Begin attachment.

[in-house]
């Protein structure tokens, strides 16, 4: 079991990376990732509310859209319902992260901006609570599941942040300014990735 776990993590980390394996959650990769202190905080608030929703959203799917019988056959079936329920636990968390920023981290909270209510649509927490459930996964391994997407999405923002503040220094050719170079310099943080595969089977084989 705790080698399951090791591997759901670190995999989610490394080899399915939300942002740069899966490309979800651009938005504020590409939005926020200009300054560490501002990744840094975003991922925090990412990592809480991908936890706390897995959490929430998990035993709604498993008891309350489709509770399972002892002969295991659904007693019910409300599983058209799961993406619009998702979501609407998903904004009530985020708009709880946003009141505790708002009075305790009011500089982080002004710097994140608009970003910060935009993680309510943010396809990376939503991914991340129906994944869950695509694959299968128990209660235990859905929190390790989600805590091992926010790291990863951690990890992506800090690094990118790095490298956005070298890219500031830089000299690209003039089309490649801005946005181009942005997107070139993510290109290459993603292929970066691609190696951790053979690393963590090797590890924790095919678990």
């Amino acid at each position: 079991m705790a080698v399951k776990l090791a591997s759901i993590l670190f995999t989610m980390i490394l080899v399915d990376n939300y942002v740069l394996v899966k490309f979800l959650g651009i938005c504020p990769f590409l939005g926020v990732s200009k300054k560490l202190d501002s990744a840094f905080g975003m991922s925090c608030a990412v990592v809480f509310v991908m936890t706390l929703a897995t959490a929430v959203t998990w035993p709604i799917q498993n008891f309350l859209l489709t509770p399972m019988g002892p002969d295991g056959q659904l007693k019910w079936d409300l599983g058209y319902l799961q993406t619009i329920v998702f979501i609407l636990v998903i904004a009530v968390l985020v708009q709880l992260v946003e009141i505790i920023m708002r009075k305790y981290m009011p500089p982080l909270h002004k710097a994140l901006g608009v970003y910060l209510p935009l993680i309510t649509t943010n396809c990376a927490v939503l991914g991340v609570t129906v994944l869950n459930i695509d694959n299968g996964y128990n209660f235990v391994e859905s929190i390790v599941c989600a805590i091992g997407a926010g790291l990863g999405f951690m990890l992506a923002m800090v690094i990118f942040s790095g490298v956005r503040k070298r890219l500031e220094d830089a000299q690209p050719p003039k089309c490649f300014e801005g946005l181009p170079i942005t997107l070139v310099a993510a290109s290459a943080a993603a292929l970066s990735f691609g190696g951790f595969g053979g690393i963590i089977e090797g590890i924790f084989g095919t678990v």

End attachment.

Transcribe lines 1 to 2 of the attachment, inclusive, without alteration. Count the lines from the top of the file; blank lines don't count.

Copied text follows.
[in-house]
């Protein structure tokens, strides 16, 4: 079991990376990732509310859209319902992260901006609570599941942040300014990735 776990993590980390394996959650990769202190905080608030929703959203799917019988056959079936329920636990968390920023981290909270209510649509927490459930996964391994997407999405923002503040220094050719170079310099943080595969089977084989 705790080698399951090791591997759901670190995999989610490394080899399915939300942002740069899966490309979800651009938005504020590409939005926020200009300054560490501002990744840094975003991922925090990412990592809480991908936890706390897995959490929430998990035993709604498993008891309350489709509770399972002892002969295991659904007693019910409300599983058209799961993406619009998702979501609407998903904004009530985020708009709880946003009141505790708002009075305790009011500089982080002004710097994140608009970003910060935009993680309510943010396809990376939503991914991340129906994944869950695509694959299968128990209660235990859905929190390790989600805590091992926010790291990863951690990890992506800090690094990118790095490298956005070298890219500031830089000299690209003039089309490649801005946005181009942005997107070139993510290109290459993603292929970066691609190696951790053979690393963590090797590890924790095919678990």